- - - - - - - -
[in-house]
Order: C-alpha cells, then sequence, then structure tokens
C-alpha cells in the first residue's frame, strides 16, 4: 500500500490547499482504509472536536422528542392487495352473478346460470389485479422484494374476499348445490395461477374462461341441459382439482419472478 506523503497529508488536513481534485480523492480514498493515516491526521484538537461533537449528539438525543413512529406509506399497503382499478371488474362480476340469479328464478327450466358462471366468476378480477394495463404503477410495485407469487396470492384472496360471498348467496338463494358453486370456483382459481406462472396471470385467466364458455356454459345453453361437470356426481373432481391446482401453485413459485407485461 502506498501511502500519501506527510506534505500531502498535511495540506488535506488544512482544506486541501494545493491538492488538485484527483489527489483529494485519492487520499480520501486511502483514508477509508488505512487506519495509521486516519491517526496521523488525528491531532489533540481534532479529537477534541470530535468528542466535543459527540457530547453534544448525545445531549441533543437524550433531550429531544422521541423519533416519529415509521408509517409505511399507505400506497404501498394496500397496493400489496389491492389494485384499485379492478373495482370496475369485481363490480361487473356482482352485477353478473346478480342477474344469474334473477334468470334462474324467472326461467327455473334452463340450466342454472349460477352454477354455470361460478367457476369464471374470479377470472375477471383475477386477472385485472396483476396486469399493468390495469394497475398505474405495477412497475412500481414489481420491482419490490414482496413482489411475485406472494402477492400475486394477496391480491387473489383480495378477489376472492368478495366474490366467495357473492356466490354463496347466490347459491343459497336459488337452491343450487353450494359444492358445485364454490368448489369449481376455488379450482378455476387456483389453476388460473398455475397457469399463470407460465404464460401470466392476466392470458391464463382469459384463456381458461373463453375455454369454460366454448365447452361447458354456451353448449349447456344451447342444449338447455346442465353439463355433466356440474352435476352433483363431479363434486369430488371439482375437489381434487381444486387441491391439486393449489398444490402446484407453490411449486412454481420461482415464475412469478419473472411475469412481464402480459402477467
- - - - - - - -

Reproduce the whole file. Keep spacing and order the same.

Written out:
[in-house]
Order: C-alpha cells, then sequence, then structure tokens
C-alpha cells in the first residue's frame, strides 16, 4: 500500500490547499482504509472536536422528542392487495352473478346460470389485479422484494374476499348445490395461477374462461341441459382439482419472478 506523503497529508488536513481534485480523492480514498493515516491526521484538537461533537449528539438525543413512529406509506399497503382499478371488474362480476340469479328464478327450466358462471366468476378480477394495463404503477410495485407469487396470492384472496360471498348467496338463494358453486370456483382459481406462472396471470385467466364458455356454459345453453361437470356426481373432481391446482401453485413459485407485461 502506498501511502500519501506527510506534505500531502498535511495540506488535506488544512482544506486541501494545493491538492488538485484527483489527489483529494485519492487520499480520501486511502483514508477509508488505512487506519495509521486516519491517526496521523488525528491531532489533540481534532479529537477534541470530535468528542466535543459527540457530547453534544448525545445531549441533543437524550433531550429531544422521541423519533416519529415509521408509517409505511399507505400506497404501498394496500397496493400489496389491492389494485384499485379492478373495482370496475369485481363490480361487473356482482352485477353478473346478480342477474344469474334473477334468470334462474324467472326461467327455473334452463340450466342454472349460477352454477354455470361460478367457476369464471374470479377470472375477471383475477386477472385485472396483476396486469399493468390495469394497475398505474405495477412497475412500481414489481420491482419490490414482496413482489411475485406472494402477492400475486394477496391480491387473489383480495378477489376472492368478495366474490366467495357473492356466490354463496347466490347459491343459497336459488337452491343450487353450494359444492358445485364454490368448489369449481376455488379450482378455476387456483389453476388460473398455475397457469399463470407460465404464460401470466392476466392470458391464463382469459384463456381458461373463453375455454369454460366454448365447452361447458354456451353448449349447456344451447342444449338447455346442465353439463355433466356440474352435476352433483363431479363434486369430488371439482375437489381434487381444486387441491391439486393449489398444490402446484407453490411449486412454481420461482415464475412469478419473472411475469412481464402480459402477467